No, I’m not talking about the Tiger-Cats versus the Argos. This is all about the award winning mega-hit musical by Lin-Manuel Miranda that has finally returned to the Princess of Wales theatre after being so rudely interrupted by the COVID-19 pandemic a full three years ago now. Directed by Thomas Kail with choreography by Andy Blankenbuehler this remounted touring version of the show that originated in the U.S. (as did the last version) features a new cast that includes Deaundre’ Woods, Morgan Anita Wood, Donald Webber Jr., Marja Harmon, Darnell Abraham, Paris Nix, Brandon Louis Armstrong and Andy Tofa.

Following is my review (slightly edited) from February, 2020, upon the musical’s opening in Toronto.

Hamilton runs through August . Mirvish.com

After graduating from prestigious Hunter College High School on New York’s Upper East Side, Lin-Manuel Miranda was already committed to majoring in theatre when he got to Wesleyan University in Connecticut. By his sophomore year in 1999, he was working on an early draft of his first successful musical, In the Heights, that had its opening on Broadway in 2008. And it was the summer of that year, he also read Rob Chernow’s best selling biography, “Alexander Hamilton,” and decided to turn it into a musical.

But this would not be just any musical. Miranda had already developed a composing style that based itself in rap and hip-hop as a sung-through form for In the Heights. He decided to stick with that style for Hamilton while also adding in more traditional pop, soul and musical comedy forms for some numbers. He was also absolutely committed to cast the show non-traditionally in most, if not all, of the major roles, which included some of the major historical figures of the American Revolution, i.e. Hamilton and his nemesis, Aaron Burr, General George Washington, Thomas Jefferson, James Madison, Marquis de Lafayette, John Laurens, et al. By using color-conscious casting, he broke the mold, not only stylistically by way of musical format, but also by way of equal opportunity employment in casting possibilities for racialized actors working in the American theatre and wherever the musical is mounted throughout the world.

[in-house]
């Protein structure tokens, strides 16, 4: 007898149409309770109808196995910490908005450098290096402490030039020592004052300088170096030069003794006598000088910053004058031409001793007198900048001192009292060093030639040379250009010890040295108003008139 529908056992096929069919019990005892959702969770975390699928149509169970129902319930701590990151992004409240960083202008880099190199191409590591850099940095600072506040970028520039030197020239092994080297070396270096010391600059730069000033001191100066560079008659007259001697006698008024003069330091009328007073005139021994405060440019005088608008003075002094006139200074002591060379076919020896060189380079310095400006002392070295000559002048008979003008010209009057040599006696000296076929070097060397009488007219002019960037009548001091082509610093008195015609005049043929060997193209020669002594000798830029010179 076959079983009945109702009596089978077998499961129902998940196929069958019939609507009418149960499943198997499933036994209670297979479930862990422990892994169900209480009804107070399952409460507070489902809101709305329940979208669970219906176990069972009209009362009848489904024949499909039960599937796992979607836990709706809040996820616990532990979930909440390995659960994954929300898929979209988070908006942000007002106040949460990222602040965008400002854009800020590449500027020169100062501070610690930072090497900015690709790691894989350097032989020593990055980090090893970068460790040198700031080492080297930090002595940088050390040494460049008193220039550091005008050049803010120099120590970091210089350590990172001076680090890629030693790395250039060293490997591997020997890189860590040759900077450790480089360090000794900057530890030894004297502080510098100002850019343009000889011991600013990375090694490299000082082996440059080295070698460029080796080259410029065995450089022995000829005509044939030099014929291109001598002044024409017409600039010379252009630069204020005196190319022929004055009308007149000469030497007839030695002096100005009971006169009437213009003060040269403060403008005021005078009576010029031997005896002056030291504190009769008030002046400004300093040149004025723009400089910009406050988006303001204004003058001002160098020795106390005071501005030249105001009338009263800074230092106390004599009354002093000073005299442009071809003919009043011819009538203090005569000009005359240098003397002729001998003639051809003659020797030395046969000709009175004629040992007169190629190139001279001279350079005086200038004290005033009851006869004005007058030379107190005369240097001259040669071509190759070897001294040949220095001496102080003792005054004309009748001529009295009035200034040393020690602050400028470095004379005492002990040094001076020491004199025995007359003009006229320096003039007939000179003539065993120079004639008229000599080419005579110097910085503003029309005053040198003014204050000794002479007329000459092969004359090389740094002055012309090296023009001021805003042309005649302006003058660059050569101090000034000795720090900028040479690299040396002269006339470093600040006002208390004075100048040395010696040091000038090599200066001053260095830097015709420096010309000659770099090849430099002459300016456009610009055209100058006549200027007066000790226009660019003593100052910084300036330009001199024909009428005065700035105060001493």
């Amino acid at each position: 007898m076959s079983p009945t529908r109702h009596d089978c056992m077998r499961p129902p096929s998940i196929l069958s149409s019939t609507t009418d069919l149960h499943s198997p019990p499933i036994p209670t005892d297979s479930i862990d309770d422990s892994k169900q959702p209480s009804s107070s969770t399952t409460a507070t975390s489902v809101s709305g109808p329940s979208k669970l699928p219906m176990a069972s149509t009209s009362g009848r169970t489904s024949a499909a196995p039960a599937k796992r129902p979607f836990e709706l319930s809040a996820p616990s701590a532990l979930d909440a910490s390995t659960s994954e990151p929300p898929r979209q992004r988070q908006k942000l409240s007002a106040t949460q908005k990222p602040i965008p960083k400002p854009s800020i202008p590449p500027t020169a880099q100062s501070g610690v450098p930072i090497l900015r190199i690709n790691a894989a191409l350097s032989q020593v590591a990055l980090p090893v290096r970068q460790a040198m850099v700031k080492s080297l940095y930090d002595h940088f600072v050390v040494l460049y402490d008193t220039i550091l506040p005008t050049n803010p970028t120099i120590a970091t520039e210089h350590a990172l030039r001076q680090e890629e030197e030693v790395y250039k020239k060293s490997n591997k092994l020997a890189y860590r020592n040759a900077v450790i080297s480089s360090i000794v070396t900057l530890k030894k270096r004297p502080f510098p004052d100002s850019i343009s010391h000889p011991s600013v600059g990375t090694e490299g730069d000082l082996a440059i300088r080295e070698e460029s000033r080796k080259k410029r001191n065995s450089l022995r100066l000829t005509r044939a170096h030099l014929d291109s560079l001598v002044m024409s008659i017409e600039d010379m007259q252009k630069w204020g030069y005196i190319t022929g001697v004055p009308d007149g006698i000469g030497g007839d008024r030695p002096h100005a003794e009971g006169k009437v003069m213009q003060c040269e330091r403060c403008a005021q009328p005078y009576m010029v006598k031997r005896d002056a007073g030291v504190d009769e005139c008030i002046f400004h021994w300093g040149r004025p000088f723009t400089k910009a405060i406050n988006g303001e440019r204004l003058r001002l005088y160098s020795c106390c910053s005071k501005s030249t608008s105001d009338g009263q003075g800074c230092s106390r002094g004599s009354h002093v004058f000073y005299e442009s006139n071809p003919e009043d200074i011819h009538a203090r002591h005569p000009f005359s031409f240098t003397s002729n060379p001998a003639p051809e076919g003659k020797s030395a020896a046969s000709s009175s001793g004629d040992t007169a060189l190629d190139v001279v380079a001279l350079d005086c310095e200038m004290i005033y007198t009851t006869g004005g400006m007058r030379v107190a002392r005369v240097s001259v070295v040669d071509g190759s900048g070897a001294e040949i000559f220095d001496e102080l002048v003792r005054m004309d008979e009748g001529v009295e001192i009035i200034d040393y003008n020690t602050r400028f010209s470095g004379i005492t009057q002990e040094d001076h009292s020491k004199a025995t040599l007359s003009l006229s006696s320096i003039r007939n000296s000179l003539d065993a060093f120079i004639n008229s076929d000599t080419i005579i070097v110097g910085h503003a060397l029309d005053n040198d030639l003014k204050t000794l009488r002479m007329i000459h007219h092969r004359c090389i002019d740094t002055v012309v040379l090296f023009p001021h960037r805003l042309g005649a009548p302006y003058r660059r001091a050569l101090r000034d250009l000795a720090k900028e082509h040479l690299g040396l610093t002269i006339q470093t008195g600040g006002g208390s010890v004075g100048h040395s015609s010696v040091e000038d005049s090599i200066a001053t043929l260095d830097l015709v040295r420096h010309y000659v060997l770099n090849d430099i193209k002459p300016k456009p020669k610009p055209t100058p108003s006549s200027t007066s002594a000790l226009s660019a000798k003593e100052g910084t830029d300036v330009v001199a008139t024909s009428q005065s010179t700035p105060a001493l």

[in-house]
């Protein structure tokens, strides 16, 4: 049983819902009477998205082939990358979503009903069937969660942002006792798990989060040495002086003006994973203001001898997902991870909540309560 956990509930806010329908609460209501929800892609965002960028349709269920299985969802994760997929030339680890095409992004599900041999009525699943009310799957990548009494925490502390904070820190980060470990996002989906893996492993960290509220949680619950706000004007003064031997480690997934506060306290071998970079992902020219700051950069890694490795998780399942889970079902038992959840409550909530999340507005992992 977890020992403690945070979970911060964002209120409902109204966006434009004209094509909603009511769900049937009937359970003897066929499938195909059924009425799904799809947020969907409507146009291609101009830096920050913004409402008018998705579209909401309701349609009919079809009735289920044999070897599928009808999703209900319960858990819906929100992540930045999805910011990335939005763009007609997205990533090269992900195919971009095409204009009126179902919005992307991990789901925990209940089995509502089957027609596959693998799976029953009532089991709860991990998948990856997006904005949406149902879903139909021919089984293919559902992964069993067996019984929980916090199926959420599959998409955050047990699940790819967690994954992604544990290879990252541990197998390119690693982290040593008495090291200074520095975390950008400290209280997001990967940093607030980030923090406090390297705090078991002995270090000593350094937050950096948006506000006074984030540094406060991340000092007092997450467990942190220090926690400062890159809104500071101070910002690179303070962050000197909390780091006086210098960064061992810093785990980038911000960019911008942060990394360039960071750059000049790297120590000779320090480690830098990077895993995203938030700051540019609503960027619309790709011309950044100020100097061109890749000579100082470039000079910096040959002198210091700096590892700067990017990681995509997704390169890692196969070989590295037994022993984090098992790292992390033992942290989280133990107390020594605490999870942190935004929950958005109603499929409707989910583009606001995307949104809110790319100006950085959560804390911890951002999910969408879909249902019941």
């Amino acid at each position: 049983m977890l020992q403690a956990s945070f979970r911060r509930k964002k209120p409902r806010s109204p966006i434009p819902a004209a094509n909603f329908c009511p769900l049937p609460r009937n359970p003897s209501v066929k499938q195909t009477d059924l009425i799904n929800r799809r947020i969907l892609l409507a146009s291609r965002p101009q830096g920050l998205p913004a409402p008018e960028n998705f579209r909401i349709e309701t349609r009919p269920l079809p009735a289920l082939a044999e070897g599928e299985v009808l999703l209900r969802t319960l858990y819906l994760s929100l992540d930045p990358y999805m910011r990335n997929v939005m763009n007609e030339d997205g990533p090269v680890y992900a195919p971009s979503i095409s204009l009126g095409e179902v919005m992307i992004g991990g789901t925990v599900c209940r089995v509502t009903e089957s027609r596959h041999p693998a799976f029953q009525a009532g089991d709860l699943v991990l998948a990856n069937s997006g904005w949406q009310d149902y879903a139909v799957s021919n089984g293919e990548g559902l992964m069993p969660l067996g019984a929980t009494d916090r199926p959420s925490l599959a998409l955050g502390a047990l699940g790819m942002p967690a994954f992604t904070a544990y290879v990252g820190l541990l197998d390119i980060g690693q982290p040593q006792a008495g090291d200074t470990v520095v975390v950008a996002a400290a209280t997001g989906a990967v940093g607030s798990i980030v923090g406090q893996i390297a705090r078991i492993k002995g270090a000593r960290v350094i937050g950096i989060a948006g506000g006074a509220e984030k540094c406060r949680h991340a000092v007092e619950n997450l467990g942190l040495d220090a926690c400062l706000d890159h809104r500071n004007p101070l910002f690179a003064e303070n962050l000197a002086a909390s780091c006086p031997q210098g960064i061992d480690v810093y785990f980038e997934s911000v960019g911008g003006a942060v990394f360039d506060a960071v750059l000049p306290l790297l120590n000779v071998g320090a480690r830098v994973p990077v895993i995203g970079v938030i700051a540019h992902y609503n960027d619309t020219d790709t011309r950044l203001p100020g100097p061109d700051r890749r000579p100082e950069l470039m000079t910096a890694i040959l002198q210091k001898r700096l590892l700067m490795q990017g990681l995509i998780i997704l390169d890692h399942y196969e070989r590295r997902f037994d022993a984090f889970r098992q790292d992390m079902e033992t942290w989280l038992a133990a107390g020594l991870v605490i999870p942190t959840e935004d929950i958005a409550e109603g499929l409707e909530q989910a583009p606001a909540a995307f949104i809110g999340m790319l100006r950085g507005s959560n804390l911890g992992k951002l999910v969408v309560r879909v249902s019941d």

This is a point worth mentioning and it is as important as any critical rave that a review of the production itself might have to offer. And there have been many rave reviews since the show opened on Broadway five years ago.